If the school refuses to evaluate your child, there are two things you can do immediately:

Ask the school system for information about its special education policies, as well as parent rights to disagree with decisions made by the school system. These materials should describe the steps parents can take to appeal a school system’s decision.





What Happens After My Child is found Eligible for Special Education?

The next step after evaluation is the IEP meeting, which is required by law. The Individualized Education Program is supposed to address all aspects of your child’s education.

A number of different people will need to attend the meeting. At the very least, the meeting should include you, your child’s general education teacher, a special education teacher a district representative and someone who can interpret evaluation results. Others who are familiar with different aspects of your child’s needs and abilities — social workers, school psychologists, therapists, or doctors — also should attend. When appropriate, your child may also participate and offer input at the meeting.

To learn more about the IEP meeting and developing an IEP, please read our Special Education Process Page.





What Happens if My Child is NOT Eligible?


Parents of children with disabilities have the right to dispute a denial of special education eligibility.  To do so, a parent can ask for an Independent Consult or file a Due Process.

If a child has a disability but does not need special education services, the child may be entitled to protections under Section 504 of the Rehabilitation Act. Section 504 is a civil rights law, and IDEA is an educational benefit law.  Section 504 is designed to level the playing field for individuals with disabilities.  Its purpose is to ensure that individuals with disabilities have the same access to education that individuals without disabilities have. It does this by eliminating barriers that exclude individuals with disabilities from participating in protected activities, including a free and appropriate public education. Section 504 says that a child’s disability must adversely affect a major life function. Going to school is a major life function for children.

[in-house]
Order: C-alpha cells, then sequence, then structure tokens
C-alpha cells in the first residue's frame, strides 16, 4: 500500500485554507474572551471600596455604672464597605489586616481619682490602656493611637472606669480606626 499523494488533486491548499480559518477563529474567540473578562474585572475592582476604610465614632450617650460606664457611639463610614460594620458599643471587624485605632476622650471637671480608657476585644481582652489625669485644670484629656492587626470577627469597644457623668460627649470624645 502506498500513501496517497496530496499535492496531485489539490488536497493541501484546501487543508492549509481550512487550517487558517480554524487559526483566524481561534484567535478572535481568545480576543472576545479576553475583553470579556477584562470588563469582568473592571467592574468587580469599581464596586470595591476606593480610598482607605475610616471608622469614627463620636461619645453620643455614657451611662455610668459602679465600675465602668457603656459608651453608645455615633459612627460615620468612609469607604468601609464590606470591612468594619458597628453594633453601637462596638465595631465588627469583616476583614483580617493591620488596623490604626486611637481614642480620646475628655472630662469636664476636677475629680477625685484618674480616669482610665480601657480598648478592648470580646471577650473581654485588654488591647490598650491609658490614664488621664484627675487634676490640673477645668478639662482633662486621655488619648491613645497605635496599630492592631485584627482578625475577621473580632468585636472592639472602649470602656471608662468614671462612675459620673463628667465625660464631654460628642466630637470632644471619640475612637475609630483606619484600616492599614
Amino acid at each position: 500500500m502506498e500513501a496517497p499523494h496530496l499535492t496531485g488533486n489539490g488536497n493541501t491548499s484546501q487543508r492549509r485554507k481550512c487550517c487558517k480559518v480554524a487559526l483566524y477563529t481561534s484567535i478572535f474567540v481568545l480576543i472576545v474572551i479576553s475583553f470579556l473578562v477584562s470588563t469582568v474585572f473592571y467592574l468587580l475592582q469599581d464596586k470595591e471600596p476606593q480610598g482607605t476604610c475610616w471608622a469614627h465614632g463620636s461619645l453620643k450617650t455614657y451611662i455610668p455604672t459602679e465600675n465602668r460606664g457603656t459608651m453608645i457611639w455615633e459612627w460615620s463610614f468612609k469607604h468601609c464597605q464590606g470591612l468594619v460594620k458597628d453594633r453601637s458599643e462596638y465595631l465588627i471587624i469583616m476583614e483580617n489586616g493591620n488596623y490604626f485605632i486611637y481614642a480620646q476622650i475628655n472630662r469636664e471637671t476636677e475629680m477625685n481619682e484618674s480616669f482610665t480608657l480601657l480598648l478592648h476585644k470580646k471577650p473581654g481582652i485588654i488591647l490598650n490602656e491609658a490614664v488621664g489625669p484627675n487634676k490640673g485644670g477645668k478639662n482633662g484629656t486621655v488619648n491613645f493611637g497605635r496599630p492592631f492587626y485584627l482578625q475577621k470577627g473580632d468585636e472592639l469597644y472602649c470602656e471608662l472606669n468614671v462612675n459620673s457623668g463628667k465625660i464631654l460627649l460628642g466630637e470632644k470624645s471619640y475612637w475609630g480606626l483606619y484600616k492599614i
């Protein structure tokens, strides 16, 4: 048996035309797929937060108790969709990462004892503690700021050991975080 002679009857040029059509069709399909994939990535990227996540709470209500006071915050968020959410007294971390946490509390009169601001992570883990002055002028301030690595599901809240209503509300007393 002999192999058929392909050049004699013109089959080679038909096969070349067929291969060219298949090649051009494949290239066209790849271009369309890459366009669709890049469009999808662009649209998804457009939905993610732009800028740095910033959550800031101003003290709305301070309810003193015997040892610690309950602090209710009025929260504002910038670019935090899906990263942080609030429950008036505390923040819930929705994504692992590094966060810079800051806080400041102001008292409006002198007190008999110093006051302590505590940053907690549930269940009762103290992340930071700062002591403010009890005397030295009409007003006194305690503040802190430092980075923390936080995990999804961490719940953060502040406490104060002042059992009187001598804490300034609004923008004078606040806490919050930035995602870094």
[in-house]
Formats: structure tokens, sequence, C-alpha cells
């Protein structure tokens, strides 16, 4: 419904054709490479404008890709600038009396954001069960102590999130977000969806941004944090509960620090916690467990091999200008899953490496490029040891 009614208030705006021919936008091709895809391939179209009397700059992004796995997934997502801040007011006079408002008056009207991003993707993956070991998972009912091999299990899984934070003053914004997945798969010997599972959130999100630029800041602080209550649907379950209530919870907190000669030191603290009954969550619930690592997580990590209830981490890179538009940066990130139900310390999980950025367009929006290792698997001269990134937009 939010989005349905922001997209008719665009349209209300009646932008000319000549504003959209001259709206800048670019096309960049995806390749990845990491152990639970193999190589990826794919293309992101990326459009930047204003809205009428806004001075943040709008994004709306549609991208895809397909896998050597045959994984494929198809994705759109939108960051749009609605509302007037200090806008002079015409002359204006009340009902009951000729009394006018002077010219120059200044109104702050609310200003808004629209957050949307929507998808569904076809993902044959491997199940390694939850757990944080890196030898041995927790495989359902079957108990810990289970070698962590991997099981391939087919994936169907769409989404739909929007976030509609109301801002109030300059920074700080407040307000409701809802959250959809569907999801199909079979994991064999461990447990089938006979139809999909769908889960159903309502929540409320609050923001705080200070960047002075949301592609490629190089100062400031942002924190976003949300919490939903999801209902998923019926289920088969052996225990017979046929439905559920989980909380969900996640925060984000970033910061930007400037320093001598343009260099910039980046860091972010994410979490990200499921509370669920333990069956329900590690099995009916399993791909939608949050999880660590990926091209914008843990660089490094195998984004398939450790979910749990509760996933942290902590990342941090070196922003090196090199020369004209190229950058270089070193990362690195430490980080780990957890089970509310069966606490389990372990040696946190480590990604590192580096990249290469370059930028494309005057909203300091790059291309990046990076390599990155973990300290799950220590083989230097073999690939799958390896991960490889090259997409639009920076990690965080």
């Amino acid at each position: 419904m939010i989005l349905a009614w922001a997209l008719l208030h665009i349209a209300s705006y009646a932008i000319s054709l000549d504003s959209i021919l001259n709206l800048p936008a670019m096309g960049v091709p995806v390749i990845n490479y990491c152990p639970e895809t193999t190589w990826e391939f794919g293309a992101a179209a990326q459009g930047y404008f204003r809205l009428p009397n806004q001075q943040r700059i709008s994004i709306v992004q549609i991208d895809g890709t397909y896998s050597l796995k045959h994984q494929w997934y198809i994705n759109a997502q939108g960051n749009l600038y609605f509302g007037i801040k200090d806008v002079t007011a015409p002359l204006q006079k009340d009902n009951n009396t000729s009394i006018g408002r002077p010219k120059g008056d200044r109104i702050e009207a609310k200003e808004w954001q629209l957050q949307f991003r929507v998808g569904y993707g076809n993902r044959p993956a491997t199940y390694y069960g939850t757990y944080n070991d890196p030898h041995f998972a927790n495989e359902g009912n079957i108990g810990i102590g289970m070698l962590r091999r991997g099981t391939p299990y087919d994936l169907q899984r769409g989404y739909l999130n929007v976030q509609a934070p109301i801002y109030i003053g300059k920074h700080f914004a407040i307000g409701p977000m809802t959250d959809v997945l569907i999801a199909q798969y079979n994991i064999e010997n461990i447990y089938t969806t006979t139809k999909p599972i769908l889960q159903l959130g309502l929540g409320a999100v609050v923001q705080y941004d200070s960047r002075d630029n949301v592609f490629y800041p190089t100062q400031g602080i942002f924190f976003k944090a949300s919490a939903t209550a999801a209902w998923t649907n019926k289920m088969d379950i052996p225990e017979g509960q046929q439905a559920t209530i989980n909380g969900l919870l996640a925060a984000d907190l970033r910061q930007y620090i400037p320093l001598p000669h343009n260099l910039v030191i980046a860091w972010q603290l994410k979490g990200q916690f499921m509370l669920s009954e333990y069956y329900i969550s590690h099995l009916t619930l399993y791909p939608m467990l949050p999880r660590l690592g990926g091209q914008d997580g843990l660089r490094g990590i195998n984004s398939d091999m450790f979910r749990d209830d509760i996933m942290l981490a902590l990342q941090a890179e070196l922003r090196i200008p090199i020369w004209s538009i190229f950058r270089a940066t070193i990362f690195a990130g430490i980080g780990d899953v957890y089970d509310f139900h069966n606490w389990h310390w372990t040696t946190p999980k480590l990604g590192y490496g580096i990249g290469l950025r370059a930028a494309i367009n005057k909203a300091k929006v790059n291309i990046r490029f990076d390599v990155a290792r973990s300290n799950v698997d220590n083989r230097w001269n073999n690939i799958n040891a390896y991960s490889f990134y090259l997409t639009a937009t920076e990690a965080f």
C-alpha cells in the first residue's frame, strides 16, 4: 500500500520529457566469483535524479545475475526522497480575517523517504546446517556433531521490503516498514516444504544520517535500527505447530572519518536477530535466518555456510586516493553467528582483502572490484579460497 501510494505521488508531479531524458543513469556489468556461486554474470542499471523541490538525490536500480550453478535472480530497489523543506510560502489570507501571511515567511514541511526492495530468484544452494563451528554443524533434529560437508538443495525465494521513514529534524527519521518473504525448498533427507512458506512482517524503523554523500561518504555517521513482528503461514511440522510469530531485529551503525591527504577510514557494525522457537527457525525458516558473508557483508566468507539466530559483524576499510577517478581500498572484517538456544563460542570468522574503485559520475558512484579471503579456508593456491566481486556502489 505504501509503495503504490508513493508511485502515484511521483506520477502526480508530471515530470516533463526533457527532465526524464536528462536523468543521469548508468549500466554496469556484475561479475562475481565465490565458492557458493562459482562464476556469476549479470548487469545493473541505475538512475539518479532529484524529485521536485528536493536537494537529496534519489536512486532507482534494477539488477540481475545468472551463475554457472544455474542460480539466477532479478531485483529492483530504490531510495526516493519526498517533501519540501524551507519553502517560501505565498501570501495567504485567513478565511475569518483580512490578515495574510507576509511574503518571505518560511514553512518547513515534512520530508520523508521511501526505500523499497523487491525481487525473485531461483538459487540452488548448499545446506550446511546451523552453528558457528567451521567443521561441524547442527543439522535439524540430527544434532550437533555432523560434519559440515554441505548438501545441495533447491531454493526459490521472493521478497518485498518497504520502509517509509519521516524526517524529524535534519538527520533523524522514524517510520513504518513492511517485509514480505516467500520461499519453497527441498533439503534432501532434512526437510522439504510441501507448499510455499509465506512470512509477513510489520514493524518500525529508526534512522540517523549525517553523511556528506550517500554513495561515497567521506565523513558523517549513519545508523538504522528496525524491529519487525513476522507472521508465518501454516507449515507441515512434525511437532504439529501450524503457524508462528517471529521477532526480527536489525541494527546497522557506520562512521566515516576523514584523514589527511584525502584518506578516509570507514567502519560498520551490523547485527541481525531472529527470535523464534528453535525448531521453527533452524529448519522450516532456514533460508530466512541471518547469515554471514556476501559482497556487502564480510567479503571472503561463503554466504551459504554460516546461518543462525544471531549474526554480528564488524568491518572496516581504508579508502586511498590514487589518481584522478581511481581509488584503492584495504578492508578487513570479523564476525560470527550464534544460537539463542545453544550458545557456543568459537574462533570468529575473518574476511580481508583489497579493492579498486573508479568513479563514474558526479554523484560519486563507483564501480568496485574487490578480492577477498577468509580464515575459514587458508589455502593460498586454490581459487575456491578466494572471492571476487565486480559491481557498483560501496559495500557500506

Differences between Section 504 of the Rehabilitation Act and the Individuals with Disabilities Education Act (IDEA): 

The definition of a disability is much broader under Section 504 than it is under IDEA.  All IDEA students are covered by Section 504, where as not all Section 504 students are protected under IDEA.  An IEP, which is provided to students covered by IDEA, must be tailored to the child’s unique needs and must result in educational benefit.  However, a Section 504 Plan provides accommodations based on the child’s disability and resulting weaknesses, but does not require academic improvement.  Unlike the Individuals with Disabilities Education Act (IDEA),  a 504 Plan does not require the school to provide an individualized educational program (IEP) that is designed to meet the child’s unique needs and provides the child with educational benefit.  Additionally, fewer procedural safeguards are offered to children and parents under Section 504 than under IDEA.

Contact us at the THRIVE Center.  We are a resource for parents and other community members to learn more about special education, rights and responsibilities, and the law.